Sam Hendricks is the author of Fantasy Football Guidebook, Fantasy Football Tips and Fantasy Football Basics, all available at his website, www.ffguidebook.com, at all major bookstores, and at www.amazon.com. He is a 20-year fantasy football veteran who regularly participates in the World Championship of Fantasy Football (WCOFF), National Fantasy Football Championship (NFFC) and finished 7th and 16th overall (out of 228 competitors) in the 2008 and 2009 Fantasy Football Players Championship (FFPC).
Tough decision because I can find examples to make both cases. If Pierre Thomas were healthy right now, he'd probably be a better start than Maurice Jones-Drew. Then again, Frank Gore is better than either of them. These days I'd rather start Tampa Bay's Mike Williams than New Orleans' Marques Colston, but Carolina's Steve Smith was barely usable even before getting hurt. I'm starting to believe that the featured guys -- the guys you keep playing because of their talent and roles, figuring this will be the week they break out -- are the ones that really kill fantasy teams.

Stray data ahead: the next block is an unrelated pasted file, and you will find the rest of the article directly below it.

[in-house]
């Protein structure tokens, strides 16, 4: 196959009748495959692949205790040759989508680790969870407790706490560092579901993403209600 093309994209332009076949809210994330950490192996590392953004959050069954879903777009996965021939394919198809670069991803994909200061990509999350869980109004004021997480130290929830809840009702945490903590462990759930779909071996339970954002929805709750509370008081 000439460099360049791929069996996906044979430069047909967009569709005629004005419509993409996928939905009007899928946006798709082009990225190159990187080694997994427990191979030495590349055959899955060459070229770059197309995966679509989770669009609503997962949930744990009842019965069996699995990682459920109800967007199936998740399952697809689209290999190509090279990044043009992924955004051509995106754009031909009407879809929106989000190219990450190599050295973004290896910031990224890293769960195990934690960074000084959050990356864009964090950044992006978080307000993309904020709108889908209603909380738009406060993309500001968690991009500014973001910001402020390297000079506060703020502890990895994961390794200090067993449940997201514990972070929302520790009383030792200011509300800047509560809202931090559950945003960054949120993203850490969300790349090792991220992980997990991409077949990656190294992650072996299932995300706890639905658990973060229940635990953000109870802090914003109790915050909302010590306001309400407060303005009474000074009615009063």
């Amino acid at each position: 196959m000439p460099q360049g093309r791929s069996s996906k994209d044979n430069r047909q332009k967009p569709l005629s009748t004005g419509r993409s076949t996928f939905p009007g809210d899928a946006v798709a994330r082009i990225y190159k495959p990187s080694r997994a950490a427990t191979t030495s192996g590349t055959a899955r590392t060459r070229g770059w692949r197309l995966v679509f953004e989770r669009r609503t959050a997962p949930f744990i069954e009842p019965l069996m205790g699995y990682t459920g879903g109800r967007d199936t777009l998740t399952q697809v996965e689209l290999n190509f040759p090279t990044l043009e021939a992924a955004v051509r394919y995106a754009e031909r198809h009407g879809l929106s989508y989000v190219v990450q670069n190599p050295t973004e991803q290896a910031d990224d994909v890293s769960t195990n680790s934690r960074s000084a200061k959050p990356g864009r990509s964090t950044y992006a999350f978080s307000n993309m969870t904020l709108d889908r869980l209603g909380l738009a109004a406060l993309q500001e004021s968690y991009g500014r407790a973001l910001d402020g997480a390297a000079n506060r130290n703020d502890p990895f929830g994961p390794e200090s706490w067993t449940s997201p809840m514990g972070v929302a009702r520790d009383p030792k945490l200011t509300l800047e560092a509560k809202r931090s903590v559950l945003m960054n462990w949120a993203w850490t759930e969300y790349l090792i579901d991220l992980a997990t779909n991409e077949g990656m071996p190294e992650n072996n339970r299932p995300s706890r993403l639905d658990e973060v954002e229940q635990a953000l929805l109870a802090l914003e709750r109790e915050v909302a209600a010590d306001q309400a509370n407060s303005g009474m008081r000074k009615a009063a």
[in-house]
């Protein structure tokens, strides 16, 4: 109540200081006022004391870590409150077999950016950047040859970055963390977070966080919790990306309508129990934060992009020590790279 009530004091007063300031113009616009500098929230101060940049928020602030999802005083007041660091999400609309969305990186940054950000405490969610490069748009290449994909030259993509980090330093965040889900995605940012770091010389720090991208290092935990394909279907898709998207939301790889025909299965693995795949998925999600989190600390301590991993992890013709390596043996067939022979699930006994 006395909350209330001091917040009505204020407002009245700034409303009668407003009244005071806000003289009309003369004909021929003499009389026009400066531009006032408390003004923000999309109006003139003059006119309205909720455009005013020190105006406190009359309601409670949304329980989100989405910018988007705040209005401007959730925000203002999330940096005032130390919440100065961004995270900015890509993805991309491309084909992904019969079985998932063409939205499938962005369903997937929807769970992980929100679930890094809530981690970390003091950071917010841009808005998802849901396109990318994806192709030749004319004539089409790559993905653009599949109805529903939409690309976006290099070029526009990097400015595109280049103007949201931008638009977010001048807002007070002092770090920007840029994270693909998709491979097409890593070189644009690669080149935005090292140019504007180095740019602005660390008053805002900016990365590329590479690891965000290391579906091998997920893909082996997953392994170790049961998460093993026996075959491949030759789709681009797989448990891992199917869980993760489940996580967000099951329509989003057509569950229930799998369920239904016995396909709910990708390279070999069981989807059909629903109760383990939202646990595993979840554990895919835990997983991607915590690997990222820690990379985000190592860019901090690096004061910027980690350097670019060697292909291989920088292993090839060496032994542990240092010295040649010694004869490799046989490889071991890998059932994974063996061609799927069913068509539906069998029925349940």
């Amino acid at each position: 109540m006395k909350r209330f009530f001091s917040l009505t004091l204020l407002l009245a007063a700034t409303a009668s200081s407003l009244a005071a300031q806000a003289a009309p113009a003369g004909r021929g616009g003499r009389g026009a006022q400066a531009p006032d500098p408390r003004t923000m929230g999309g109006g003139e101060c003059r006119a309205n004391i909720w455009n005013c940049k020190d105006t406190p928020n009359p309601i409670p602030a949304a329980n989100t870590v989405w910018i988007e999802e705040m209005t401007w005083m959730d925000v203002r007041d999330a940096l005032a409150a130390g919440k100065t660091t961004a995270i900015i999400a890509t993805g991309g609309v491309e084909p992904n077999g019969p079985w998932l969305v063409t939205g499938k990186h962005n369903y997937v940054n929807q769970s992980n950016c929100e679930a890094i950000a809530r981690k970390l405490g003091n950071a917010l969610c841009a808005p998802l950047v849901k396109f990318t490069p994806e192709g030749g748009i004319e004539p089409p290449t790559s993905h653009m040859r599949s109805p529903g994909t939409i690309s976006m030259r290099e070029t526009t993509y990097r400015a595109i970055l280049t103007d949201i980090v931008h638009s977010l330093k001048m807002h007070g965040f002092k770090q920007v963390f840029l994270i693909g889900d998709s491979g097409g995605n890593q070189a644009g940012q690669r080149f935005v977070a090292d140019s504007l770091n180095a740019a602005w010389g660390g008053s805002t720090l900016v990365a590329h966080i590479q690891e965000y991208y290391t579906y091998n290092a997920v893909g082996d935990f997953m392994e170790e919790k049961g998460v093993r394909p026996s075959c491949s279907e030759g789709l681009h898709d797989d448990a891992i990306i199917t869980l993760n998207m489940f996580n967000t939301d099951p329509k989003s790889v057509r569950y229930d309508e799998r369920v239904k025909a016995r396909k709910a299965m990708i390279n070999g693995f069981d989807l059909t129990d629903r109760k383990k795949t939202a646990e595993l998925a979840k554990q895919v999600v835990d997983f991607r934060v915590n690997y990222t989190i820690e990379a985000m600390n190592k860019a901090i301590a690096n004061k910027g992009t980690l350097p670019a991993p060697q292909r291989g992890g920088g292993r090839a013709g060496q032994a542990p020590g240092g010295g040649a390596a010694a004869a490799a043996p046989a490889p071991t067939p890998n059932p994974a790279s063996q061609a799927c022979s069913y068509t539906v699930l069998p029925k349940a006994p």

Richardson has been a columnist and contributor to the Fantasy Football Index magazine and web site for the past nine years. His responsibilities include team defense and IDP projections and various site features, and he has run the magazine's annual draft and auction leagues since their inception. He previews all the NFL games on Saturdays and writes a wrap-up column on Mondays during the NFL season.